If you’ve never heard of the Champions League before, then you are missing out big time.
Now hear me out. I know that I’m talking about soccer here, and I assure you I understand that the “other football” doesn’t exactly interest most Americans. In fact, even mentioning that I like soccer often brings out some pretty negative reactions from the true patriots around me.
“Oh, you like soccer? It’s so boring.” “Soccer? Ugh, I hate soccer, it’s so European.” “Dude, just move to England already!” “Oh my God, could you stop talking about soccer for like three minutes, please?” “Why don’t you follow real football, man?” “Enough! We get it, you like soccer!”
Okay, maybe some of those are a bit personal.
There are plenty of Americans who do like and follow soccer, of course, but those who don’t tend to really dislike it. There are a lot of reasons why Americans generally find soccer disinteresting or annoying, some historical and some more particular. After all, why would such a simplistic and boring sport be the most popular one in the world when there are so many amazing American sports that nobody else seems to follow? I mean, seriously, why can’t all those French people just be normal and play baseball?
I don’t think I can change America’s sport preferences — though we could maybe do without our injury-ridden version of football — but I really want you to know that there’s a whole world out there full of spectacular sports stories, crazy comebacks and epic upsets you’re missing out on if you don’t care about soccer.
I’m writing this now because this week, for the first time since last May, the Champions League is back. Now, I’m not going to argue that you should (like me) waste who knows how many hours a week following domestic leagues across Europe. Frankly the fact that nobody cares about Burnley Football Club scoring a 91st-minute equalizer against Brighton and Hove Albion Football Club on Saturday in the English Premier League is really not a big deal. The Champions League, though, is something else entirely.
In case you don’t know, every country in Europe has their own soccer league, and every year the best teams from each league play each other in an international tournament. This epic league consists of the best teams in the world that you’ve probably heard of before: Barcelona, Real Madrid, Manchester City and Liverpool, but also some underdog teams you likely don’t know exist, such as Club Brugge, Red Star Belgrade, Olympiakos or Genk. Teams qualify for the Champions League by finishing at (or near, depending on the country) the top of their respective domestic league, which means that the cast of characters competing in the league changes year to year, making each season entirely different and fascinating, with its own amazing storylines.
To give you an idea of what I mean, let’s talk about last year — arguably one of the greatest Champions League seasons in history, and certainly in recent memory. The highlight was without question the Ajax Amsterdam’s success. Playing in the Dutch league, they had to not only win their own league, but survive three qualifying rounds just to make it into the first stage of the competition, the group stage.
However, after surviving behemoths Bayern Munich and managing to make it out of the group, they drew Real Madrid — the team that had won the coveted trophy every year for the past three years — in the Round of 16. Matthijs de Ligt, a 19-year-old defender, captained Ajax. Sergio Ramos, a World Cup winner who had been an integral part of those three European Cup victories, captained Madrid. He also helped them win several league titles, a much more difficult accomplishment in Spain than in the Netherlands.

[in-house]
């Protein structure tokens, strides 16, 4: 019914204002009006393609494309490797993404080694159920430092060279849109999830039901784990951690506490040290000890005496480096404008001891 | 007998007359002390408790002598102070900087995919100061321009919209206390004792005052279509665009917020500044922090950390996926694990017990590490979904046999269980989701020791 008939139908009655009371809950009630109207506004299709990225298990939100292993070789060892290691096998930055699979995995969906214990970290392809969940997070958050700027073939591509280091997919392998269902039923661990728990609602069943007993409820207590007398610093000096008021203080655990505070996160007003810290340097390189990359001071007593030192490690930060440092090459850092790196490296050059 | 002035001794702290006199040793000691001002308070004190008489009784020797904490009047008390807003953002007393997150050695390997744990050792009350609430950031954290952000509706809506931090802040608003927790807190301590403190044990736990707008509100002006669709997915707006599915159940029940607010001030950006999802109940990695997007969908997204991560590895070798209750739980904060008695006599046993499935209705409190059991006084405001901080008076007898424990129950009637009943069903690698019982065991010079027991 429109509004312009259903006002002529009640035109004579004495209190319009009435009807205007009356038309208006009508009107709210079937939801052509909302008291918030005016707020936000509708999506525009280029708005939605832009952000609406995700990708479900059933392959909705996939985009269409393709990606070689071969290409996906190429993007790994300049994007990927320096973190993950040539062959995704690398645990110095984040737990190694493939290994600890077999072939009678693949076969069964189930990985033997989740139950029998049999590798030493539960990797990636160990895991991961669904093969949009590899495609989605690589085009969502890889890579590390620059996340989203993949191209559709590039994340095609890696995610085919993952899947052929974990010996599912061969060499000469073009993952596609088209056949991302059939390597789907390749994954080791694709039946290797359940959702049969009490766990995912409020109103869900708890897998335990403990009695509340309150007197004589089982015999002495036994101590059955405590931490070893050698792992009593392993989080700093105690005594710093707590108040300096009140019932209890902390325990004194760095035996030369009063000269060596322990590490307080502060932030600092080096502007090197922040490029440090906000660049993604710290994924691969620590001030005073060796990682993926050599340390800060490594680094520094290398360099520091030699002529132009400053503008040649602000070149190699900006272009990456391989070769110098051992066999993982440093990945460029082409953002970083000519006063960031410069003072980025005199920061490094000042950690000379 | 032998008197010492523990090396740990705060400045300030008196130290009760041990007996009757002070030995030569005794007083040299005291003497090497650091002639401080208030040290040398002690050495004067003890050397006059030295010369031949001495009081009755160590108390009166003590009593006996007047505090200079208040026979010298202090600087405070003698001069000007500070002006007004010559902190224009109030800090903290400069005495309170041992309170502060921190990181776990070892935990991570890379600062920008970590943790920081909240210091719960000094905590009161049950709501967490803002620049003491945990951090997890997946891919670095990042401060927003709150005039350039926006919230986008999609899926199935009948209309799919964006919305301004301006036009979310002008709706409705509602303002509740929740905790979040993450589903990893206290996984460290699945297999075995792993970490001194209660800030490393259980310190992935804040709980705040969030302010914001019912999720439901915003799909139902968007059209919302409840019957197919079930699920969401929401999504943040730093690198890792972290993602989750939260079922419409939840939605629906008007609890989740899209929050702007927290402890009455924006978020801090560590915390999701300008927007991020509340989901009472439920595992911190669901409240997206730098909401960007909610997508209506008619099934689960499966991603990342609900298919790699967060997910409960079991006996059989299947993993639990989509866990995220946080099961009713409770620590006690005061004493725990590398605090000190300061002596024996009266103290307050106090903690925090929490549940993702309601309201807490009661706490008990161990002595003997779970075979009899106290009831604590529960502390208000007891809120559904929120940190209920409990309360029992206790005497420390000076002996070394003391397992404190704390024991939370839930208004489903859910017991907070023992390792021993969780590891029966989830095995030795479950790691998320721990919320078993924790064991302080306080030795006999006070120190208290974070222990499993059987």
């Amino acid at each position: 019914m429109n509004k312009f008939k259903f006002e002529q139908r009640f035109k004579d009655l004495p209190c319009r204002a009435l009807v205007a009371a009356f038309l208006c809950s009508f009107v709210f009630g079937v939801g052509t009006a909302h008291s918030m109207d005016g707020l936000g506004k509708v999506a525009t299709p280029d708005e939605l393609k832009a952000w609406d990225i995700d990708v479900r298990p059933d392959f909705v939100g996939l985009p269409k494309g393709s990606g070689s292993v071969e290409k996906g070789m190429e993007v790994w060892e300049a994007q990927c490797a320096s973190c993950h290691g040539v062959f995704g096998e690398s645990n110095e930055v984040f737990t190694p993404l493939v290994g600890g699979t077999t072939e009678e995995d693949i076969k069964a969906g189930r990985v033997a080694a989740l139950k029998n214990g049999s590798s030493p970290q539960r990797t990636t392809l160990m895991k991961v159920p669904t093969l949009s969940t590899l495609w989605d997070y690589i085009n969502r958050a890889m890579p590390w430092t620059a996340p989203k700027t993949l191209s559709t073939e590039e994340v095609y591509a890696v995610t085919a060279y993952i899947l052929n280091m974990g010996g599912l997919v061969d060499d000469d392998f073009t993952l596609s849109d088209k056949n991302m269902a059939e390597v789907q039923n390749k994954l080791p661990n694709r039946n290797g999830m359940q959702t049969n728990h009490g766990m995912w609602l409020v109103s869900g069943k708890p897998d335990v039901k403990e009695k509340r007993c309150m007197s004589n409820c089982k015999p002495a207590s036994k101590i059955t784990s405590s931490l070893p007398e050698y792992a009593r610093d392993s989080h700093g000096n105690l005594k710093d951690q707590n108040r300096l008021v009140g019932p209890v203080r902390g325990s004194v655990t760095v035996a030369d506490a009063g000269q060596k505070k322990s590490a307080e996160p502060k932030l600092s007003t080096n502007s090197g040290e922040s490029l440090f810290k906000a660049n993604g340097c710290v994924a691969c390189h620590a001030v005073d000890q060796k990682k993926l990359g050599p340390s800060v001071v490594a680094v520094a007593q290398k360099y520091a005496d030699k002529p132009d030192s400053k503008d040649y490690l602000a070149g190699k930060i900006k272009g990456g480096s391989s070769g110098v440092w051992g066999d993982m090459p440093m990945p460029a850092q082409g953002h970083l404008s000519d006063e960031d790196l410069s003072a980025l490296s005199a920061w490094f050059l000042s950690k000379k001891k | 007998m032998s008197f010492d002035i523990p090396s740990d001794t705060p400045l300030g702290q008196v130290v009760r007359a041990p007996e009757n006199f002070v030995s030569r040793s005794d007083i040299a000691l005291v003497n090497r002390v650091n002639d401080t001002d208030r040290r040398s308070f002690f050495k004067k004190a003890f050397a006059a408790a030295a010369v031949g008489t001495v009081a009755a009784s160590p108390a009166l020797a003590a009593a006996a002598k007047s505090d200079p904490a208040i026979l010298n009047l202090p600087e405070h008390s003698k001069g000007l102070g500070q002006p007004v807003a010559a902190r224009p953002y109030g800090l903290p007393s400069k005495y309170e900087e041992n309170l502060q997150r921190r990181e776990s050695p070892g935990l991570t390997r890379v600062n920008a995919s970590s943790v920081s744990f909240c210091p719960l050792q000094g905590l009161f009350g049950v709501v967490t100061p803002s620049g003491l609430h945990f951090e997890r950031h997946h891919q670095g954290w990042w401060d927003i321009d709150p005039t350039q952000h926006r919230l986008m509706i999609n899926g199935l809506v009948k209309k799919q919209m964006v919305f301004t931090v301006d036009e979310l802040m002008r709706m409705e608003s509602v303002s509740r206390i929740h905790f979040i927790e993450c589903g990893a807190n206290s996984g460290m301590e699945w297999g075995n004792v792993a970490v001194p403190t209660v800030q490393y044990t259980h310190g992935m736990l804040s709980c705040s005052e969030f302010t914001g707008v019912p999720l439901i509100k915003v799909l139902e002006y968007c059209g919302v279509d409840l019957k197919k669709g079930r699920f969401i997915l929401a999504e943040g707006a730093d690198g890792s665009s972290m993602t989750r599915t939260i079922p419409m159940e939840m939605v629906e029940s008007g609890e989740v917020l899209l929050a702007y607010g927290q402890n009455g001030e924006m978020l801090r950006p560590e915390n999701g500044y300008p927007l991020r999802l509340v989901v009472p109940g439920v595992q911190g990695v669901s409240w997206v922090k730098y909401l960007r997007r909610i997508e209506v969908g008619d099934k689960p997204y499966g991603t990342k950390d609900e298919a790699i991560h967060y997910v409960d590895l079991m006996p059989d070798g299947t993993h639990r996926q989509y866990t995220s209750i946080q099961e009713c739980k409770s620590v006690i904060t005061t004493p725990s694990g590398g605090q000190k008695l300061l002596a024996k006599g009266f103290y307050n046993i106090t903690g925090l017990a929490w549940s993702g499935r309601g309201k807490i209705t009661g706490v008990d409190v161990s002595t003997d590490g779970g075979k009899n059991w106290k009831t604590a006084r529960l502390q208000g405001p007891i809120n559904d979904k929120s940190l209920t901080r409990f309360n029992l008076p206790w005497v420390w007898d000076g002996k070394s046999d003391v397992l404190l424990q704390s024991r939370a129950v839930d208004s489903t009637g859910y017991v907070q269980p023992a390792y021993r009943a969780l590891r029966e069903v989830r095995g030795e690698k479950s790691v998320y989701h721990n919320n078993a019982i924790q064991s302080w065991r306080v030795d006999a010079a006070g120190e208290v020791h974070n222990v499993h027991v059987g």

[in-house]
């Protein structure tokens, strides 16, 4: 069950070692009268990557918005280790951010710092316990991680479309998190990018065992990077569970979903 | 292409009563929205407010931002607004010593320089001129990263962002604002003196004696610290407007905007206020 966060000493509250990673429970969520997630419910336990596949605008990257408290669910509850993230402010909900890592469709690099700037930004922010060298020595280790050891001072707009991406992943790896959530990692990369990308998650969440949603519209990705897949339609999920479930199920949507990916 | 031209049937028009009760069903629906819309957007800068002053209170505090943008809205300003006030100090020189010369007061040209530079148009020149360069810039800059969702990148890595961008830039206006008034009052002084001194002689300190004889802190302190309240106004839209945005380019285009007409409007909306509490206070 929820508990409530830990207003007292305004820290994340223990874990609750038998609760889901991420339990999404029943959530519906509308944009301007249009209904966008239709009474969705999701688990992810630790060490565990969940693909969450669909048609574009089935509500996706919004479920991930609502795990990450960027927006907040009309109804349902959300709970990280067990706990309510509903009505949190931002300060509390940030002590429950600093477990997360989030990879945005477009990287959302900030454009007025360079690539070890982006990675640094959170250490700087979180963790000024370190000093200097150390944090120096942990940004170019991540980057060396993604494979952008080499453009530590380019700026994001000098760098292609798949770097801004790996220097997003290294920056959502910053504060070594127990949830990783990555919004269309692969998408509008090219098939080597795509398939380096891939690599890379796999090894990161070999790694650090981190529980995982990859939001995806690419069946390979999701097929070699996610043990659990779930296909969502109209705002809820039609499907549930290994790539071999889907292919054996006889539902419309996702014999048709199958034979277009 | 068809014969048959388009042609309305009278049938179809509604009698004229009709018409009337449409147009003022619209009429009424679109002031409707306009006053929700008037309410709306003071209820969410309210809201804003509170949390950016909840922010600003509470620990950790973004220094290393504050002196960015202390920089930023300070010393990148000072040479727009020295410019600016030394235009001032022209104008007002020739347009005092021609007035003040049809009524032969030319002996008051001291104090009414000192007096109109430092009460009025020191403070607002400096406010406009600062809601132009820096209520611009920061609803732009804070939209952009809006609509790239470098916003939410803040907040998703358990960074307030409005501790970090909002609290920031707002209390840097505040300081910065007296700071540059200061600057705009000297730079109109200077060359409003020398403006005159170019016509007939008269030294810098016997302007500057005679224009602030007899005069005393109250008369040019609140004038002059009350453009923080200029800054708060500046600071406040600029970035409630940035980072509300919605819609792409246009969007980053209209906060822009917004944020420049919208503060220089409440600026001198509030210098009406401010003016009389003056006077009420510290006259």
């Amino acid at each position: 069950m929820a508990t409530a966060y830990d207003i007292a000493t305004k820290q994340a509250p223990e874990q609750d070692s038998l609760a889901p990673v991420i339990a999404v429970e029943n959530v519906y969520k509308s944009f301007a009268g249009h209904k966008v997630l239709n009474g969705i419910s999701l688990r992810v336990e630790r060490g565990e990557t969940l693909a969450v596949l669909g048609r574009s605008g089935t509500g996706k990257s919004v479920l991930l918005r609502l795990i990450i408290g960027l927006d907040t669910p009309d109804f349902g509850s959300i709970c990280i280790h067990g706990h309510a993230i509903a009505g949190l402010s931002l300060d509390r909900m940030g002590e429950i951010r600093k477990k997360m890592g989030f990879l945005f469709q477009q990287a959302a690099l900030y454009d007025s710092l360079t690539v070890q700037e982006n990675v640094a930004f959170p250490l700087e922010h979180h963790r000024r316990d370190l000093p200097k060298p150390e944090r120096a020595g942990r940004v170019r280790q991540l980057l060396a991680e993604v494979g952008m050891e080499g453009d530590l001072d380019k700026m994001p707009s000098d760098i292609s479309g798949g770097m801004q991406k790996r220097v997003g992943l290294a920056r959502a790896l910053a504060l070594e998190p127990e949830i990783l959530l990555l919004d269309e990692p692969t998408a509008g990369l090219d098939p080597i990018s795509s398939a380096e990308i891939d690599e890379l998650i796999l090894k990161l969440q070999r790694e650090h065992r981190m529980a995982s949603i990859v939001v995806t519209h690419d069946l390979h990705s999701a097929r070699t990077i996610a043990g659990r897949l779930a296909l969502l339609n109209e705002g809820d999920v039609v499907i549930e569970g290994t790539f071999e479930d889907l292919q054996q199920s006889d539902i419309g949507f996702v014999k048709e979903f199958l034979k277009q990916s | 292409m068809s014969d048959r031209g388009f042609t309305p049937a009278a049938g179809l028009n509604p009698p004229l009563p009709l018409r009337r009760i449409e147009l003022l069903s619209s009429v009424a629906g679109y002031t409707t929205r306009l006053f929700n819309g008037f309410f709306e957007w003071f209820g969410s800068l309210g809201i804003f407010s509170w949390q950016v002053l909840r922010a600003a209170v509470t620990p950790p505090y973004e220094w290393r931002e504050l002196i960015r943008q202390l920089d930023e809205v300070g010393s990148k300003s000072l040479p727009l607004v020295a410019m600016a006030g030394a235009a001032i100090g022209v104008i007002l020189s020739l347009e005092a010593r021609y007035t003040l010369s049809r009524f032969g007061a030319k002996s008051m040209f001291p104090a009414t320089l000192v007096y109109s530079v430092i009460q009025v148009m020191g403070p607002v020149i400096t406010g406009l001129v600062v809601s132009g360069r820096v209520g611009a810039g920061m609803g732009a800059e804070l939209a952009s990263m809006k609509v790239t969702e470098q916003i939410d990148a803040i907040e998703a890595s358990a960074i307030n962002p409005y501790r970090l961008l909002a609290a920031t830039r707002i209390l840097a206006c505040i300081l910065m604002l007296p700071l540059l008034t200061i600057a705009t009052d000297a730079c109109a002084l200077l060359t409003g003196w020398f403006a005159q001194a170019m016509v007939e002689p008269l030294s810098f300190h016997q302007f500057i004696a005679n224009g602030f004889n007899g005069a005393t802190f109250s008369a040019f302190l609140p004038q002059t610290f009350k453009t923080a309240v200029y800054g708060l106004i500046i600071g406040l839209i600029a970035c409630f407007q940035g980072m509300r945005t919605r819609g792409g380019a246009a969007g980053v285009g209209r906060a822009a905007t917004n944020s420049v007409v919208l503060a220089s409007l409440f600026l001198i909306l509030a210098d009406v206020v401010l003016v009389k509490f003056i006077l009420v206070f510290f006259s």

The match, like all matches past the group stage, was played out over two legs, one in each team’s home stadium. Ajax managed to keep the first game tight, only losing by a score of 2-1 at home, a result that everyone agreed was more respectable than Amsterdam had any right to hope for. Then, in the return leg in Madrid, Ajax stunned the world by winning 4-1 and knocking out the reigning champs. They weren’t done yet, though. The next round, they took on Juventus, the best team in Italy and a team who are fronted by none other than Cristiano Ronaldo, who needs no introduction. Ajax beat them in Turin (on a de Ligt goal) and kept going. Eventually they did lose, though, but only in the semifinals when Tottenham Hotspur’s Lucas Moura scored a goal on the last kick of the game.
I was lucky enough to watch all of these games, and believe me when I say that there’s no drama in the sports world that compares. These games are worth tens of millions of dollars for the victorious team, so for a team like Ajax, with a budget around a tenth of their competition at best, winning can mean everything. I’m not talking about the final right now. Any sport can have an incredible final, and you can’t judge a competition based only on the game that means more than all the others. But when it comes to the Champions League, every game can have that feeling of pure, unadulterated excitement that normally comes from only the most important games of the year.
So this year, do yourself a favor and watch the Champions League. There’s no other way to see the best teams in the entire world take each other on in games that will define their seasons. Managers are hired or fired based on their success in this competition. Star players are judged more for their performance here than in any other game, and they show up to prove what they’re worth. It’s as good as soccer gets, and believe me, it gets really, really good.